0xff0051ff, 0xff00fffb, 0xff9cff00, 0xff0051ff,
Matías Giovanninihttps://www.blogger.com/profile/17772004856076119446noreply@blogger.com0tag:blogger.com,1999:blog-5888658295182480819.post-40685271024611500222012-06-27T12:00:00.000-03:002012-06-27T12:31:36.607-03:002D Interpolation, Part 3: Linear Array AccessesLast time I've hoisted all accesses to the source array. This opens the door to being able to process linear arrays representing a matrix in row-major order by stenciling. Not only that, but I was able to completely eliminate the need to have a bordered array on input by explicitly replicating elements as needed. The first step is to use a row buffer into which to copy the elements to be Matías Giovanninihttps://www.blogger.com/profile/17772004856076119446noreply@blogger.com0tag:blogger.com,1999:blog-5888658295182480819.post-18679278931458734582012-06-26T10:00:00.000-03:002012-06-26T13:26:48.353-03:002D Interpolation, Part 2: Minimizing Array AccessesLast time I massaged the interpolator to avoid computing every time the linear transformation from destination space to source space, using only integer variables. With that rewriting, it is time to avoid referencing source values more than is needed. First thing we do, let's name all elements:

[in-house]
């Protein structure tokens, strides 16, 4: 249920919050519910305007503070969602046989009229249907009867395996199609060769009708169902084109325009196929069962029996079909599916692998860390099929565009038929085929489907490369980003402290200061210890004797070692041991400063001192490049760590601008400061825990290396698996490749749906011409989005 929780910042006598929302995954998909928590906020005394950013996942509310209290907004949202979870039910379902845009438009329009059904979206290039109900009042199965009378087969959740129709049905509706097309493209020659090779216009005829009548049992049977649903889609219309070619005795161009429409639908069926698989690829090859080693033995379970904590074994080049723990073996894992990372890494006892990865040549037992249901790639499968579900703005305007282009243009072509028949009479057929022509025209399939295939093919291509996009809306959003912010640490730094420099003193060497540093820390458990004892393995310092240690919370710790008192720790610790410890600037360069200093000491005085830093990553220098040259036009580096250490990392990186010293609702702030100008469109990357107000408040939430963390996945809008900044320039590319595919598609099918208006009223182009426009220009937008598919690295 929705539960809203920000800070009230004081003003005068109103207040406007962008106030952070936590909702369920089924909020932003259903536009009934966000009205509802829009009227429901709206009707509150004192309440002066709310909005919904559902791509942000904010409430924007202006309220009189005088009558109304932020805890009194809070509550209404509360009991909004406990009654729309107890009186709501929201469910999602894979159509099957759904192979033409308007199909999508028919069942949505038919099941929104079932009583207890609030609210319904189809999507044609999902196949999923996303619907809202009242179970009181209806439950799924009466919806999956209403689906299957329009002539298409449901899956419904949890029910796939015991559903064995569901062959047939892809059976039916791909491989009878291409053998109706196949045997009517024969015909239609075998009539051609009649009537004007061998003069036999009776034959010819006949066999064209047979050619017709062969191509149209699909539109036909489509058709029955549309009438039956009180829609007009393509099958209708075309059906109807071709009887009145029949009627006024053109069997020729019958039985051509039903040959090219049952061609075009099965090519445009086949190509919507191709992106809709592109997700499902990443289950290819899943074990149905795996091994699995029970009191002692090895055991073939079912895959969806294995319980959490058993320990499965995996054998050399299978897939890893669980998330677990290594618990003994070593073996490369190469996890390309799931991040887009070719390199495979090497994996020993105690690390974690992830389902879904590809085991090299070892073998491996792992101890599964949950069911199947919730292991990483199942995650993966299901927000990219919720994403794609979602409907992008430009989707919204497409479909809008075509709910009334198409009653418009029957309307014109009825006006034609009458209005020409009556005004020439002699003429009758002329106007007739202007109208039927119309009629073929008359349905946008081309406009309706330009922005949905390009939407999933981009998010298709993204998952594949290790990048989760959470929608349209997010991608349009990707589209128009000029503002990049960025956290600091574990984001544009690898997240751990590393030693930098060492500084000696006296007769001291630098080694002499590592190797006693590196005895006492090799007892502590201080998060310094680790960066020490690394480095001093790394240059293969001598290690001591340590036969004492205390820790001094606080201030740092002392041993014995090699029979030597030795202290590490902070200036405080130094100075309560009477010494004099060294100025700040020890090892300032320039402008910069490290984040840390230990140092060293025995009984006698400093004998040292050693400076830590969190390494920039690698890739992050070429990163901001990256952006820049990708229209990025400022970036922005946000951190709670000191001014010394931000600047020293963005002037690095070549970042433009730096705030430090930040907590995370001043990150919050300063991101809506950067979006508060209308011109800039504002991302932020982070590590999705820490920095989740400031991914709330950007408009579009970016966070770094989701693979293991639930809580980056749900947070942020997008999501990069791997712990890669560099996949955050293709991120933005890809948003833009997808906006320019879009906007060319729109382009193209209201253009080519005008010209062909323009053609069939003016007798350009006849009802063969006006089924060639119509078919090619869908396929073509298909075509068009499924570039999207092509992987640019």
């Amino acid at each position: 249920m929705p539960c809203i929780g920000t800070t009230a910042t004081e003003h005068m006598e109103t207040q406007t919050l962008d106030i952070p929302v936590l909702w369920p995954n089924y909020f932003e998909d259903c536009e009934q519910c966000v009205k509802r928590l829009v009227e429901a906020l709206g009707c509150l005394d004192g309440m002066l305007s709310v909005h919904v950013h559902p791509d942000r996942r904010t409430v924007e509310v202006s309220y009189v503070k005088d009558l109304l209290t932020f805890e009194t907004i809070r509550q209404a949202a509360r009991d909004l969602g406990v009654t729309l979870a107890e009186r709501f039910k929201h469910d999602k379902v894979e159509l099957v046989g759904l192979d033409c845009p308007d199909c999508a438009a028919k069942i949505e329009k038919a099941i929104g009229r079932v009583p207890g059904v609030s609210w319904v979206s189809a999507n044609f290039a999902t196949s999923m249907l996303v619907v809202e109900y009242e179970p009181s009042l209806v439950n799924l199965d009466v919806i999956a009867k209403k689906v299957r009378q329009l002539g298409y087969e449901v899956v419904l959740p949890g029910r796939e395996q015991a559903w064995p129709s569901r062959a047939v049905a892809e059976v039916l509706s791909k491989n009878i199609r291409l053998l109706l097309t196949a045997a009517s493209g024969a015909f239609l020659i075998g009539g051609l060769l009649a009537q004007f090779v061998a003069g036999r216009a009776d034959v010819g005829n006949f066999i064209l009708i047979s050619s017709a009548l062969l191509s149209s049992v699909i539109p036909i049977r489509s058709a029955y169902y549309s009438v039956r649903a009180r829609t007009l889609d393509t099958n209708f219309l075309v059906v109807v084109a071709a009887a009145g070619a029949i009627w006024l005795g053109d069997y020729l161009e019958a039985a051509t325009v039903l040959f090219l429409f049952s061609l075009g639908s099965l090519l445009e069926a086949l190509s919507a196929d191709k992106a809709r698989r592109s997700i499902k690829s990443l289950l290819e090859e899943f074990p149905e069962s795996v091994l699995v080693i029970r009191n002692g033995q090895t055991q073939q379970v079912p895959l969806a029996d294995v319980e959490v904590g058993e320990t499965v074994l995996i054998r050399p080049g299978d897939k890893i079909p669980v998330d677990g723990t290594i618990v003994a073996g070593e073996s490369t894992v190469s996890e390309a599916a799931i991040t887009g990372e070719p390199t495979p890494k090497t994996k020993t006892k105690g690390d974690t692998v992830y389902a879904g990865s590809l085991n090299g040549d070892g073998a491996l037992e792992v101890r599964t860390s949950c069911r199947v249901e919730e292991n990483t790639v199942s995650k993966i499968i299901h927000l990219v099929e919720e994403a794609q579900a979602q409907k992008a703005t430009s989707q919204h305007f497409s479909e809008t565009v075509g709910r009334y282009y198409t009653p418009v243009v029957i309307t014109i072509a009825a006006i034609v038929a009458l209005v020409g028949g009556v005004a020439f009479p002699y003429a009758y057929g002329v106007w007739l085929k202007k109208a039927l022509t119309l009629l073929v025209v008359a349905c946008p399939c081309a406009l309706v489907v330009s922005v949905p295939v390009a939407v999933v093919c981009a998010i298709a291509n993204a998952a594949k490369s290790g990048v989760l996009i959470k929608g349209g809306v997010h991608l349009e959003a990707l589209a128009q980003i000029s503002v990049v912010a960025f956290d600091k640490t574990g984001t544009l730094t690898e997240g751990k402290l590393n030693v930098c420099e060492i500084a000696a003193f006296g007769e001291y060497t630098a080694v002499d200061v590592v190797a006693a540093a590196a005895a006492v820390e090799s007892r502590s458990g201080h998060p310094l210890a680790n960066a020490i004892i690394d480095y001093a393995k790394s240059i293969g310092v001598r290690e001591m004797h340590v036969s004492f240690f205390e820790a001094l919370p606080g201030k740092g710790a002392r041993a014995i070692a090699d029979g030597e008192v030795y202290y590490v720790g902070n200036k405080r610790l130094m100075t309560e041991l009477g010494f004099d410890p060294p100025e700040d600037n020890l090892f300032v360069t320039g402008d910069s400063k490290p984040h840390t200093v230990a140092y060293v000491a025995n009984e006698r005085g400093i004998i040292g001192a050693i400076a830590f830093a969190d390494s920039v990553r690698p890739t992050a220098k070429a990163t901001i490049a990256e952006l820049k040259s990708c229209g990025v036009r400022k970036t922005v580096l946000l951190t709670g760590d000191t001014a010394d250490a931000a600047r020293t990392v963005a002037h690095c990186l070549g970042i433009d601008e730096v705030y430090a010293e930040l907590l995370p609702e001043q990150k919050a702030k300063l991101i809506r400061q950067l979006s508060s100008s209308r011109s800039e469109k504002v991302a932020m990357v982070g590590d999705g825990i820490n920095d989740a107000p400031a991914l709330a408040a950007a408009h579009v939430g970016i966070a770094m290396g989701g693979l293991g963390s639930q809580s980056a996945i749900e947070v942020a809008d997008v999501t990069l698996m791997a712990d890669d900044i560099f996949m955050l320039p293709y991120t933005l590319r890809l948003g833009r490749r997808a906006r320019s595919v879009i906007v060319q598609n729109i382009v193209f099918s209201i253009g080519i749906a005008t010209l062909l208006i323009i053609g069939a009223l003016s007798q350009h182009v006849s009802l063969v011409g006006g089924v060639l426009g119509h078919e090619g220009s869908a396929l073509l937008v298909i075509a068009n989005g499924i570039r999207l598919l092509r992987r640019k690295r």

void interp0() {
int offset = 0;
int yn = 0;
int yi = 1;
for (int i = 0; i < height; i++) {
Matías Giovanninihttps://www.blogger.com/profile/17772004856076119446noreply@blogger.com0tag:blogger.com,1999:blog-5888658295182480819.post-36876000985566768842012-06-25T12:00:00.000-03:002012-06-25T12:20:46.905-03:002D Interpolation, Part 1: The Digital Differential AnalyzerTo my Planet OCaml readers, I apologize for veering into Java. I've been playing with Processing of lately, because it's far easier to prototype silly, simple animations (fractals! Fractals everywhere!) in it than by using OCamlSDL, say. Last time I showed a basic 2D interpolator; now it's time to start massaging it into shape. Let's recall the original code:
void interp0() {
final float dy =Matías Giovanninihttps://www.blogger.com/profile/17772004856076119446noreply@blogger.com0tag:blogger.com,1999:blog-5888658295182480819.post-18129198244071370042012-06-22T14:51:00.000-03:002012-06-22T14:57:23.618-03:002D Interpolation, Part 0: The Groundwork(First of a series) My process for going from a textbook implementation of an algorithm to an efficient production-grade version of it is to methodically apply meaning-preserving transformations that make the code progressively tighter. In this case I'll massage a naïve 2D interpolator that selectively uses nearest-neighbor, bilinear and bicubic interpolation. I started by studying a basic Matías Giovanninihttps://www.blogger.com/profile/17772004856076119446noreply@blogger.com2tag:blogger.com,1999:blog-5888658295182480819.post-49530784180620936262012-02-22T10:43:00.000-03:002012-02-22T10:44:23.305-03:00For the Right HandUseful generic functions are usually the result of composing useful generic functions; the fact that these are easy to write is, however, not an excuse for not having them in a rich prelude. Given a total function for splitting a list at a given point:
let rec split_at n = function
| [] -> [], []
| l when n == 0 -> [], l